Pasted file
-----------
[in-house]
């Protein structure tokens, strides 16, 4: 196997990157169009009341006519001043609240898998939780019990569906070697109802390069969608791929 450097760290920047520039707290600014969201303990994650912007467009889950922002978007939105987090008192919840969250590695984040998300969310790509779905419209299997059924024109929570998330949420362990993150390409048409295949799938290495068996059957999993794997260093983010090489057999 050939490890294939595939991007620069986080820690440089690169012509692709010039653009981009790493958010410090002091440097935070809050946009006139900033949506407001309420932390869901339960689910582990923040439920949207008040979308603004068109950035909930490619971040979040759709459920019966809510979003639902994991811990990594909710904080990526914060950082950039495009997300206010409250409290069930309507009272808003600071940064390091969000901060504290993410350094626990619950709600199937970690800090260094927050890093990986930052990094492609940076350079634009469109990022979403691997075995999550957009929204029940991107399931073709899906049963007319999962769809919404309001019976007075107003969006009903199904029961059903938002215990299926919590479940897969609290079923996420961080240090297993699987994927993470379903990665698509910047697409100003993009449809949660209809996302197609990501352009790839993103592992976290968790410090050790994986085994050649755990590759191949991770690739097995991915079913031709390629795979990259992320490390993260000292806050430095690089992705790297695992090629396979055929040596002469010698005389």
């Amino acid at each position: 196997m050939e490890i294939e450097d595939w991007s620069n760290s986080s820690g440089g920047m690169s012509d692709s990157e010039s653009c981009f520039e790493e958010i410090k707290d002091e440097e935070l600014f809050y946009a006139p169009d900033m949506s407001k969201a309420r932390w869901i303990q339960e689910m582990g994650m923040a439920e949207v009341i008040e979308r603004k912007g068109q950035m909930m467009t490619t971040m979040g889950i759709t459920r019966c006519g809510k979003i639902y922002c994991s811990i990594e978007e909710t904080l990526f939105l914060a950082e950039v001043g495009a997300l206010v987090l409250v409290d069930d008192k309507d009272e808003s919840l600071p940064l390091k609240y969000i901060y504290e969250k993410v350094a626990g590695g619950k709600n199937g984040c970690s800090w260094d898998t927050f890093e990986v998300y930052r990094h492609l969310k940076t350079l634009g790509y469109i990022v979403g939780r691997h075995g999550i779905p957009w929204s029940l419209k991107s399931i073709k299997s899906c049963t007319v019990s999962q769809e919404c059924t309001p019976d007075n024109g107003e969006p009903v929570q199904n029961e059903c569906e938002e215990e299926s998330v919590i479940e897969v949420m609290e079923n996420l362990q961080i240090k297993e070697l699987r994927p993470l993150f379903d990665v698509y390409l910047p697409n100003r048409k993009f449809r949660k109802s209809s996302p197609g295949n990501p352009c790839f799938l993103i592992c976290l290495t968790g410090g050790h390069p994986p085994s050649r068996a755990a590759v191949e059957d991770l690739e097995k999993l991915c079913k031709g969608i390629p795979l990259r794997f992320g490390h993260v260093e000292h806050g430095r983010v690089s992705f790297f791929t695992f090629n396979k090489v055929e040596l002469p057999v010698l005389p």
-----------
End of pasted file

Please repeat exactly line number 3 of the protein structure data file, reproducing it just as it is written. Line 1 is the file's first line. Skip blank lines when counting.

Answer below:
């Amino acid at each position: 196997m050939e490890i294939e450097d595939w991007s620069n760290s986080s820690g440089g920047m690169s012509d692709s990157e010039s653009c981009f520039e790493e958010i410090k707290d002091e440097e935070l600014f809050y946009a006139p169009d900033m949506s407001k969201a309420r932390w869901i303990q339960e689910m582990g994650m923040a439920e949207v009341i008040e979308r603004k912007g068109q950035m909930m467009t490619t971040m979040g889950i759709t459920r019966c006519g809510k979003i639902y922002c994991s811990i990594e978007e909710t904080l990526f939105l914060a950082e950039v001043g495009a997300l206010v987090l409250v409290d069930d008192k309507d009272e808003s919840l600071p940064l390091k609240y969000i901060y504290e969250k993410v350094a626990g590695g619950k709600n199937g984040c970690s800090w260094d898998t927050f890093e990986v998300y930052r990094h492609l969310k940076t350079l634009g790509y469109i990022v979403g939780r691997h075995g999550i779905p957009w929204s029940l419209k991107s399931i073709k299997s899906c049963t007319v019990s999962q769809e919404c059924t309001p019976d007075n024109g107003e969006p009903v929570q199904n029961e059903c569906e938002e215990e299926s998330v919590i479940e897969v949420m609290e079923n996420l362990q961080i240090k297993e070697l699987r994927p993470l993150f379903d990665v698509y390409l910047p697409n100003r048409k993009f449809r949660k109802s209809s996302p197609g295949n990501p352009c790839f799938l993103i592992c976290l290495t968790g410090g050790h390069p994986p085994s050649r068996a755990a590759v191949e059957d991770l690739e097995k999993l991915c079913k031709g969608i390629p795979l990259r794997f992320g490390h993260v260093e000292h806050g430095r983010v690089s992705f790297f791929t695992f090629n396979k090489v055929e040596l002469p057999v010698l005389p």